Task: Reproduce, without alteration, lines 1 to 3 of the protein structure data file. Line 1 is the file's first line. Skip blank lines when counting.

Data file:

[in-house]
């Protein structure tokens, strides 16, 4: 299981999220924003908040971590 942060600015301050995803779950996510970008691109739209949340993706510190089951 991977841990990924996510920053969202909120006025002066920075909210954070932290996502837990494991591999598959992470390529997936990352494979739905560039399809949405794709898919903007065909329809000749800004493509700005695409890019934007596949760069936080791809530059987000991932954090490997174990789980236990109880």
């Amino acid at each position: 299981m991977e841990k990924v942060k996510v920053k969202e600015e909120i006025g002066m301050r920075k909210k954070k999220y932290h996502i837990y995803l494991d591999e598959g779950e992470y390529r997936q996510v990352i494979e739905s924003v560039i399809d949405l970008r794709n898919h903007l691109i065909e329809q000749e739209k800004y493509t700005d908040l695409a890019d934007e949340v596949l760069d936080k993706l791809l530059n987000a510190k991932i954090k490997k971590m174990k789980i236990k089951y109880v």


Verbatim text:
[in-house]
């Protein structure tokens, strides 16, 4: 299981999220924003908040971590 942060600015301050995803779950996510970008691109739209949340993706510190089951 991977841990990924996510920053969202909120006025002066920075909210954070932290996502837990494991591999598959992470390529997936990352494979739905560039399809949405794709898919903007065909329809000749800004493509700005695409890019934007596949760069936080791809530059987000991932954090490997174990789980236990109880």
């Amino acid at each position: 299981m991977e841990k990924v942060k996510v920053k969202e600015e909120i006025g002066m301050r920075k909210k954070k999220y932290h996502i837990y995803l494991d591999e598959g779950e992470y390529r997936q996510v990352i494979e739905s924003v560039i399809d949405l970008r794709n898919h903007l691109i065909e329809q000749e739209k800004y493509t700005d908040l695409a890019d934007e949340v596949l760069d936080k993706l791809l530059n987000a510190k991932i954090k490997k971590m174990k789980i236990k089951y109880v």